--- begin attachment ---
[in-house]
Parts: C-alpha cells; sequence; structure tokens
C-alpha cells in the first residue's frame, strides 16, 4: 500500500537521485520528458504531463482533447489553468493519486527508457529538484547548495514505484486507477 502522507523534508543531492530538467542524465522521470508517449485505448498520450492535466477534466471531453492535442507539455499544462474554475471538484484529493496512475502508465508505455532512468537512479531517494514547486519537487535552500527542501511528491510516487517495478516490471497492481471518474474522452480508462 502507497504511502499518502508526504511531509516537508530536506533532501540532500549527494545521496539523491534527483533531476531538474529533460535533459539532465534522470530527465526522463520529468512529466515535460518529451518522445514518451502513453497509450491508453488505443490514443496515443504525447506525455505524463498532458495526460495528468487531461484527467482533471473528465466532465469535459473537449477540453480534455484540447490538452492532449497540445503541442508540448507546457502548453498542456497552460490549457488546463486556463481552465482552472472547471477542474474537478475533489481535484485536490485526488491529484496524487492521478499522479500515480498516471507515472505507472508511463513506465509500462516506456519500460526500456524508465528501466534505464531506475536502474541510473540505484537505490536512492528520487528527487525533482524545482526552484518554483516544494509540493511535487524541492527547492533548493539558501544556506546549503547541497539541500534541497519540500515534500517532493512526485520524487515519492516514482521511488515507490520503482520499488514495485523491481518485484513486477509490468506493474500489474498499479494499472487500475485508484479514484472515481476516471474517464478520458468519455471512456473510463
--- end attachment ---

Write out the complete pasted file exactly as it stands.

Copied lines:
[in-house]
Parts: C-alpha cells; sequence; structure tokens
C-alpha cells in the first residue's frame, strides 16, 4: 500500500537521485520528458504531463482533447489553468493519486527508457529538484547548495514505484486507477 502522507523534508543531492530538467542524465522521470508517449485505448498520450492535466477534466471531453492535442507539455499544462474554475471538484484529493496512475502508465508505455532512468537512479531517494514547486519537487535552500527542501511528491510516487517495478516490471497492481471518474474522452480508462 502507497504511502499518502508526504511531509516537508530536506533532501540532500549527494545521496539523491534527483533531476531538474529533460535533459539532465534522470530527465526522463520529468512529466515535460518529451518522445514518451502513453497509450491508453488505443490514443496515443504525447506525455505524463498532458495526460495528468487531461484527467482533471473528465466532465469535459473537449477540453480534455484540447490538452492532449497540445503541442508540448507546457502548453498542456497552460490549457488546463486556463481552465482552472472547471477542474474537478475533489481535484485536490485526488491529484496524487492521478499522479500515480498516471507515472505507472508511463513506465509500462516506456519500460526500456524508465528501466534505464531506475536502474541510473540505484537505490536512492528520487528527487525533482524545482526552484518554483516544494509540493511535487524541492527547492533548493539558501544556506546549503547541497539541500534541497519540500515534500517532493512526485520524487515519492516514482521511488515507490520503482520499488514495485523491481518485484513486477509490468506493474500489474498499479494499472487500475485508484479514484472515481476516471474517464478520458468519455471512456473510463